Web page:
posted by Aysen Miller

How genuine are our favourite YouTubers?

As many of you already know, sponsored content is probably one of the biggest taboo subjects across YouTube and social platforms on a whole. The prospect of brands paying our favourite bloggers to promote their products is slightly daunting, as it leave us thinking “how trustworthy are YouTubers really?”

The term sponsored content is something that is thrown about constantly, and with some YouTubers regularly churning out promoted products here there and everywhere, it becomes difficult to trust what they say. What is scripted and what is honest? The real question really asks, what is authentic these days?

Some YouTubers have taken to their channels and spoken out about the truths of sponsored content and what it really means. Take Dodie Clark for example, in her vlog she discusses the implications of the “fan vs. creator divide” and how it affects likability from subscribers. She initially mentions how she feels about paid advertisements and the way in which she decides whether something is right for her before agreeing to produce sponsored content – mainly being if she would generally use a certain product, and how her audience will react to it.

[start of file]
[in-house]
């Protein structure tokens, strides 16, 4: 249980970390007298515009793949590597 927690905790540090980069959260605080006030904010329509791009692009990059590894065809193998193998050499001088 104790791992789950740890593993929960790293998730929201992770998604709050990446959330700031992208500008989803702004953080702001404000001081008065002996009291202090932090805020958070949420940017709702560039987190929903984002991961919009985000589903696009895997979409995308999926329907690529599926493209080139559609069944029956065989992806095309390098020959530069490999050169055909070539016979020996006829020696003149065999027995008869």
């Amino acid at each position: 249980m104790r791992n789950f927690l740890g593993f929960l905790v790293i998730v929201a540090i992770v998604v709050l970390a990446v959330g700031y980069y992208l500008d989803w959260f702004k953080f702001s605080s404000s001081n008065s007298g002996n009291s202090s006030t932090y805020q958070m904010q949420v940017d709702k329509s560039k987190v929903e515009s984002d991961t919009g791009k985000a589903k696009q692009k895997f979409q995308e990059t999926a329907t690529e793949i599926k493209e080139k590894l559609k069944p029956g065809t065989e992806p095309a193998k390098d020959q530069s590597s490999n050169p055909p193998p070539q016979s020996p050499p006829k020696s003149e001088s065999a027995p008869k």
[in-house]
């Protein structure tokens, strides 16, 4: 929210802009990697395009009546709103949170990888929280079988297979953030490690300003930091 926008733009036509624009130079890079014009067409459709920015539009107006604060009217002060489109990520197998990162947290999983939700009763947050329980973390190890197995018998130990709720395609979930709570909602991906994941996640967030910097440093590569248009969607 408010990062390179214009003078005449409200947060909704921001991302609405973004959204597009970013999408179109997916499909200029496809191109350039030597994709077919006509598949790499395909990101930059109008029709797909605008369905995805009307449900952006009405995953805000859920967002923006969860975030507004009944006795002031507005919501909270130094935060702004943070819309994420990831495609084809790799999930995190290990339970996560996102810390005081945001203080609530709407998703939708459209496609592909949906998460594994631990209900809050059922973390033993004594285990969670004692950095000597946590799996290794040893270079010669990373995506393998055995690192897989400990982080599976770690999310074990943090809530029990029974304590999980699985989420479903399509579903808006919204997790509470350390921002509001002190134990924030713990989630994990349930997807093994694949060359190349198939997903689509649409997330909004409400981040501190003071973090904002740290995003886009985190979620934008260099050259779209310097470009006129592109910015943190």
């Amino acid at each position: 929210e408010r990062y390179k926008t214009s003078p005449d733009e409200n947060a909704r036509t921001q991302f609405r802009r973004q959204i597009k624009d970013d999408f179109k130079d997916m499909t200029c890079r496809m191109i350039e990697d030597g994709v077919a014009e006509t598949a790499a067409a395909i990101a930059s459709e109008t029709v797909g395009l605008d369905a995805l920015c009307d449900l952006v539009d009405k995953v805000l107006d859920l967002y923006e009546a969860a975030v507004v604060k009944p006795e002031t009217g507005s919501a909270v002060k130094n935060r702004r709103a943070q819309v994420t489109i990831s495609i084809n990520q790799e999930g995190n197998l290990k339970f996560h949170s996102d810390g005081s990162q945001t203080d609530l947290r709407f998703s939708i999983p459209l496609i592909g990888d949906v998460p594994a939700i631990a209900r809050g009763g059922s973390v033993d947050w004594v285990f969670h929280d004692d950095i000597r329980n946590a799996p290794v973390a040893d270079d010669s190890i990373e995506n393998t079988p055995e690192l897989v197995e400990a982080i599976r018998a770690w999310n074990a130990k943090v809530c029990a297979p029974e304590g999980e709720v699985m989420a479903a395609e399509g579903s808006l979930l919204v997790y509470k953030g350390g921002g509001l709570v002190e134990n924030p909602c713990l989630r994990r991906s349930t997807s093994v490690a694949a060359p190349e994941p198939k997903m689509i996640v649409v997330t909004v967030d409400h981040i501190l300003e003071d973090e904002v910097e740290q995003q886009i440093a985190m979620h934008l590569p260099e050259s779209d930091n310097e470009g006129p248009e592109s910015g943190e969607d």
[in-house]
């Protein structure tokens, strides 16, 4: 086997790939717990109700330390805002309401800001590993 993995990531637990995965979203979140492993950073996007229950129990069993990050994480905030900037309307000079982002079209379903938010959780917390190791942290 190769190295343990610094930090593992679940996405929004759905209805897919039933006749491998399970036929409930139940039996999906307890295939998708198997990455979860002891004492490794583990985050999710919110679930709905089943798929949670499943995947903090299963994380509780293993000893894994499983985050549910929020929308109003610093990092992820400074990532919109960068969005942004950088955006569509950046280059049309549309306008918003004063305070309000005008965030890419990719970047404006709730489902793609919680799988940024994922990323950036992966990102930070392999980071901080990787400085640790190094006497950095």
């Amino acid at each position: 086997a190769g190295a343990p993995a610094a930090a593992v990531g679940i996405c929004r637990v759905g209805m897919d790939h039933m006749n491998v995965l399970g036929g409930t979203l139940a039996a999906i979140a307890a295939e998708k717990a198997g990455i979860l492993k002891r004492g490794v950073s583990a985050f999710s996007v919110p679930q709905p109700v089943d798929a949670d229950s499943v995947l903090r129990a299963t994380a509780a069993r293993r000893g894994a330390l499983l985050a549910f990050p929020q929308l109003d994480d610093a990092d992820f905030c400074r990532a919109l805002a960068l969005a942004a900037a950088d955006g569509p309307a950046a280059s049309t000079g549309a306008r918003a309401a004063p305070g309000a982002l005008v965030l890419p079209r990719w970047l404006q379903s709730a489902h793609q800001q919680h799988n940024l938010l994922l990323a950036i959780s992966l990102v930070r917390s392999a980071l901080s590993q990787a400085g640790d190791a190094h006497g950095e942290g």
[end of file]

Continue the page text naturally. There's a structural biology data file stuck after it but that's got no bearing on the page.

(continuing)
Another popular personality, Gracie Francesca has gone just a step further and given us an in-depth lesson on the ins-and-outs of sponsored posts. Although some may see it distasteful talking about money which Grace agrees with, after the constant assumptions and speculation regarding this topic she felt it was necessary to lay all her cards out on the table.

Strict rules have been set in place by ASA (Advertising Standards Authority) that whenever sponsored content is uploaded it must state that it is an #AD. Gracie further elaborates on this with a lengthy explanation stating: “an #AD symbol will appear in the corner of the screen that means that company has paid for a specific slot in the video. #AD in the title means the company or brand have paid for the entire video, and that can also include tweets or Instagram etc.”

There are those who are completely open about brands that they work with, and others that are actively lying about promoted posts just to seem more genuine. Moral of the story is we all need to make a living somehow and by sharing sponsored content or promoting a brand, YouTubers are able to generate some form of an income. Whether they like to disclose the terms of a contract is entirely their choice, but if subscriber relationships is something a vlogger wishes to maintain, then honesty is by far the best policy. What are your opinions on sponsored content? Let us know in the comments below, and don’t forget to check out this week’s SLAY or NAY!